17. Dip the top of the buns into the glaze and use a spoon to help spread it onto the ears if needed.
  18. Add the decorations before the glaze has set. Use cut raisins for eyes and a nose and flaked coconut for whiskers. Use edible flowers and leaves to make flower crowns for the bunnies. Note: The edible flowers and leaves won’t last more than the day they are made, so leave them off if you are making these ahead of time.

Notes

  • Unglazed buns will keep sealed in a bag at room temperature for up to 3 days before they get stale. They can also be frozen for up to six months and warmed in the oven before serving. Glazed buns are best eaten the day they are decorated, but will keep for up to 3 days sealed in a bag or container at room temperature.
  • The day before you plan to mix the dough start feeding an offshoot of your starter every 4 hours or so to get it super active. This will help keep the bulk fermentation time short and in turn, reduce the chance of imparting a sour flavor into the dough. This isn’t a necessary step but will help if you live in a cool climate.
  • 100% hydration starter means starter that is made with equal parts by weight of water and flour. Learn how to make your own starter from scratch in my free sourdough starter course.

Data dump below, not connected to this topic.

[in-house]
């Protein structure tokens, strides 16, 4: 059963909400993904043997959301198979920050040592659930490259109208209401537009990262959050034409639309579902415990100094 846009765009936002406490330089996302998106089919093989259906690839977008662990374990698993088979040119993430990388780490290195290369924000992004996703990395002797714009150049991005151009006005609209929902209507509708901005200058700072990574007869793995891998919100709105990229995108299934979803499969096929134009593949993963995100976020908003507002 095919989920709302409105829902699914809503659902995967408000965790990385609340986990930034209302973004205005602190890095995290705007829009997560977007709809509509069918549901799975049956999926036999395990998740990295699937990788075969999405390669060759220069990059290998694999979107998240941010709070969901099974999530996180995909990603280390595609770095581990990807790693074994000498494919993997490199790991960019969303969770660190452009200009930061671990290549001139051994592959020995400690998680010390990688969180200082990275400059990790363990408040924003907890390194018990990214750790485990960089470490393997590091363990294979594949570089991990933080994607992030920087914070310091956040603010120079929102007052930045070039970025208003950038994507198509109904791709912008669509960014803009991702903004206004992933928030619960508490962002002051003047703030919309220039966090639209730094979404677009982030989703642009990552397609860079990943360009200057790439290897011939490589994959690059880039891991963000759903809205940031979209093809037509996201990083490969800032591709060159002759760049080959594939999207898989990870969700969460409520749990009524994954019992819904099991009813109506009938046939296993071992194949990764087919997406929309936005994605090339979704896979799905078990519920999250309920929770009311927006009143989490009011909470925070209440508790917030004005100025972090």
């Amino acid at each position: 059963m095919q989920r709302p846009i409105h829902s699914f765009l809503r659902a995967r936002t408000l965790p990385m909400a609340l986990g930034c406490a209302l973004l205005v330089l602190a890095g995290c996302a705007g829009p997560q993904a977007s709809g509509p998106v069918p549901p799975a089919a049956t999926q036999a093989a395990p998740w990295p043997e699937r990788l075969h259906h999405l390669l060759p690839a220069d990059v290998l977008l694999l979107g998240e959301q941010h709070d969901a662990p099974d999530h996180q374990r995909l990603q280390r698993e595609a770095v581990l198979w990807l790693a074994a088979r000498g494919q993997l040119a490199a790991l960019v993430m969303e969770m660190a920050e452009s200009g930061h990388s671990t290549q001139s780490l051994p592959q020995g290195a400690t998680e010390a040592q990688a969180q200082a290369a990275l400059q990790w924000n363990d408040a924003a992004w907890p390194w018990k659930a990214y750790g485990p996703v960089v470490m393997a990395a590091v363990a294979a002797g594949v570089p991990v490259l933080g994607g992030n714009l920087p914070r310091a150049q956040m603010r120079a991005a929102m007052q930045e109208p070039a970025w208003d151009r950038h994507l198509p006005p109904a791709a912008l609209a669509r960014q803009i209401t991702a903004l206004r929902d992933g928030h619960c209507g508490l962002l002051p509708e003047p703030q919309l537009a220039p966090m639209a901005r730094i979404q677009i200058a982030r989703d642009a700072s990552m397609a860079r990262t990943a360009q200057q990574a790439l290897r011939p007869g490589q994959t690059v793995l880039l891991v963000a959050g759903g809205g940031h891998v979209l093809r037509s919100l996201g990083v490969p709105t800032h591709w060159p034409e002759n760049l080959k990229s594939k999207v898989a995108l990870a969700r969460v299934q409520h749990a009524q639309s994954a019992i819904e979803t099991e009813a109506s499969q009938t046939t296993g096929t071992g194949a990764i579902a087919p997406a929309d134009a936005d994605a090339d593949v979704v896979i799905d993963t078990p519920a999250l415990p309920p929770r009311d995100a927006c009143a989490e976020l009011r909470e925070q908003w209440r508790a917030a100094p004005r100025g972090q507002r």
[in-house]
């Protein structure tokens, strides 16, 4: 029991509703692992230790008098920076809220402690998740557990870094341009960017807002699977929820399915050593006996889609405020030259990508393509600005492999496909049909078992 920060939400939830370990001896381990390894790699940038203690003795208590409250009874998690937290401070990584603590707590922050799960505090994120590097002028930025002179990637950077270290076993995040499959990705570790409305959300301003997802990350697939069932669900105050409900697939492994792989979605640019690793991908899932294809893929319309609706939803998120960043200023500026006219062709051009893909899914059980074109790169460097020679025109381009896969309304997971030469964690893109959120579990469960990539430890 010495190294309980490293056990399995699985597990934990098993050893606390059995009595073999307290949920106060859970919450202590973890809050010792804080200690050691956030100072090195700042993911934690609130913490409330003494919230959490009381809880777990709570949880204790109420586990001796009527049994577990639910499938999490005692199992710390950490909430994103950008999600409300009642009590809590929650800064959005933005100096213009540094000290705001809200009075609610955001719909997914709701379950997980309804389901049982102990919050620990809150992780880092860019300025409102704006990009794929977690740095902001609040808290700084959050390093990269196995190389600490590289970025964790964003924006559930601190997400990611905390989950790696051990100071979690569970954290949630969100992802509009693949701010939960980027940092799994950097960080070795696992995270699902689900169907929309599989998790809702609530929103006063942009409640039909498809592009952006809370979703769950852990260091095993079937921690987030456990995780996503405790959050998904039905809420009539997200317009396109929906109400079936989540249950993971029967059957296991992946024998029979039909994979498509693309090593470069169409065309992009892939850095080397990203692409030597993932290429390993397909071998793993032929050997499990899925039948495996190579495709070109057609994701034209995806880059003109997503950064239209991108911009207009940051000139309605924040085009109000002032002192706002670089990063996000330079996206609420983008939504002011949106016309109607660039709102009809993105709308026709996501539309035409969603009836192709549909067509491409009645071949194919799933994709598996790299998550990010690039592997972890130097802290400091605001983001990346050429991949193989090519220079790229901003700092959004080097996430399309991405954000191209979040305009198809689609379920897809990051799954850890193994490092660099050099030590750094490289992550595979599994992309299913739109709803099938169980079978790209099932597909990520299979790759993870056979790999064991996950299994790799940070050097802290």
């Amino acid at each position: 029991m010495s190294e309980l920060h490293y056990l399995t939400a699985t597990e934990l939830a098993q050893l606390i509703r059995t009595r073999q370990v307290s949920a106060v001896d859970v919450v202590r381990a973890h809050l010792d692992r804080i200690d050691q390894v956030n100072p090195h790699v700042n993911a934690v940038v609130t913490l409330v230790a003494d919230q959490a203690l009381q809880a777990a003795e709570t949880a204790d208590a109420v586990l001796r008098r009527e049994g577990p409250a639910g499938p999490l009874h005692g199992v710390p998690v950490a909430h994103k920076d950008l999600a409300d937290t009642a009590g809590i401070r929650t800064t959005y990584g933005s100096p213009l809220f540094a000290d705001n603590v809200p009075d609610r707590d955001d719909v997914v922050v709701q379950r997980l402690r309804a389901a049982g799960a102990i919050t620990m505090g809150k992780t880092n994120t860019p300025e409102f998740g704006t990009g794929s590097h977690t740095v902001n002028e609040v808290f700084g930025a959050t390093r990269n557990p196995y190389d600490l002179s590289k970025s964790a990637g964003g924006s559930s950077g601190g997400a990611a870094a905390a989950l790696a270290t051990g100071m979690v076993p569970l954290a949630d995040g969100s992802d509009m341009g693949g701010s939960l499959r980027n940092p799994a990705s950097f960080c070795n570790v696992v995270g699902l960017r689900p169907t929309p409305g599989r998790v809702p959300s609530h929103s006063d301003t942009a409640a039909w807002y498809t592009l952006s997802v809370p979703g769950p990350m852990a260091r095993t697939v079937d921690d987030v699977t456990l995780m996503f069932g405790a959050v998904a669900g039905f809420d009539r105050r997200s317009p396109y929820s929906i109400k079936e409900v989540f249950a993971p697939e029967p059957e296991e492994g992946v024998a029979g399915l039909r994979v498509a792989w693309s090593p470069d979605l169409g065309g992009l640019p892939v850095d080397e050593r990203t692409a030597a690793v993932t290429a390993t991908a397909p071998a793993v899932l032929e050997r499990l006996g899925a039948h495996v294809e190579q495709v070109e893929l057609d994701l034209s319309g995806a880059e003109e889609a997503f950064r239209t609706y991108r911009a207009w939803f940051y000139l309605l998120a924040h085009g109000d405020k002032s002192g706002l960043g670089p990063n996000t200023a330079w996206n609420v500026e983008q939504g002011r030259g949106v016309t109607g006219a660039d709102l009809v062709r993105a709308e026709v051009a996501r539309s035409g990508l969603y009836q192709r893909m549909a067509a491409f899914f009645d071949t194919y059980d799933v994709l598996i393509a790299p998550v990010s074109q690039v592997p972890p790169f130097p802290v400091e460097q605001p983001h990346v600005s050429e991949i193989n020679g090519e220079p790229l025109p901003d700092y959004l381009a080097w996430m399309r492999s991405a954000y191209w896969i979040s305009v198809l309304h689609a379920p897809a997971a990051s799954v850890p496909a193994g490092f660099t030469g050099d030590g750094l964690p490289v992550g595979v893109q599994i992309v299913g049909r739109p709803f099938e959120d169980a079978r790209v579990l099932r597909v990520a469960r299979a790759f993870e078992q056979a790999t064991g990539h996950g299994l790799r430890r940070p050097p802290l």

• This dough can be made dairy-free by using plant milk and plant butter in equal amounts. I do not recommend removing or replacing the eggs as they are the key to producing a fluffy and soft dough. If you need vegan dough then try this vegan sweet sourdough dough from my recipe archives.
  • The base of this dough can be used as a sourdough brioche dough for cinnamon rolls, doughnuts, and sweet bread, rolls or buns. Follow the same steps but omit the ground spices and dried fruit.
  • Honey can be replaced with any sugar or sweetener of your choice.
  • I highly recommend using a scale to measure out ingredients in baked good recipes. Here is the scale I use.
  • To make this dough using instant or active dry yeast instead of sourdough, omit the sourdough starter, add 7 g or 1 1/2 teaspoons of yeast,  and increase the milk to 232 g or 1 cup. This is the yeast I recommend for sweet or enriched doughs: LeSaffre Saf-Instant Yeast – Gold. Store it in the freezer for longevity. Follow the same steps. The dough will rise in about 1 hour for the first rise and about 30 minutes for the second proof, so it can be made from start to finish in the same day.

Keywords: hot cross buns, sourdough hot cross buns, bunny rolls, easter rolls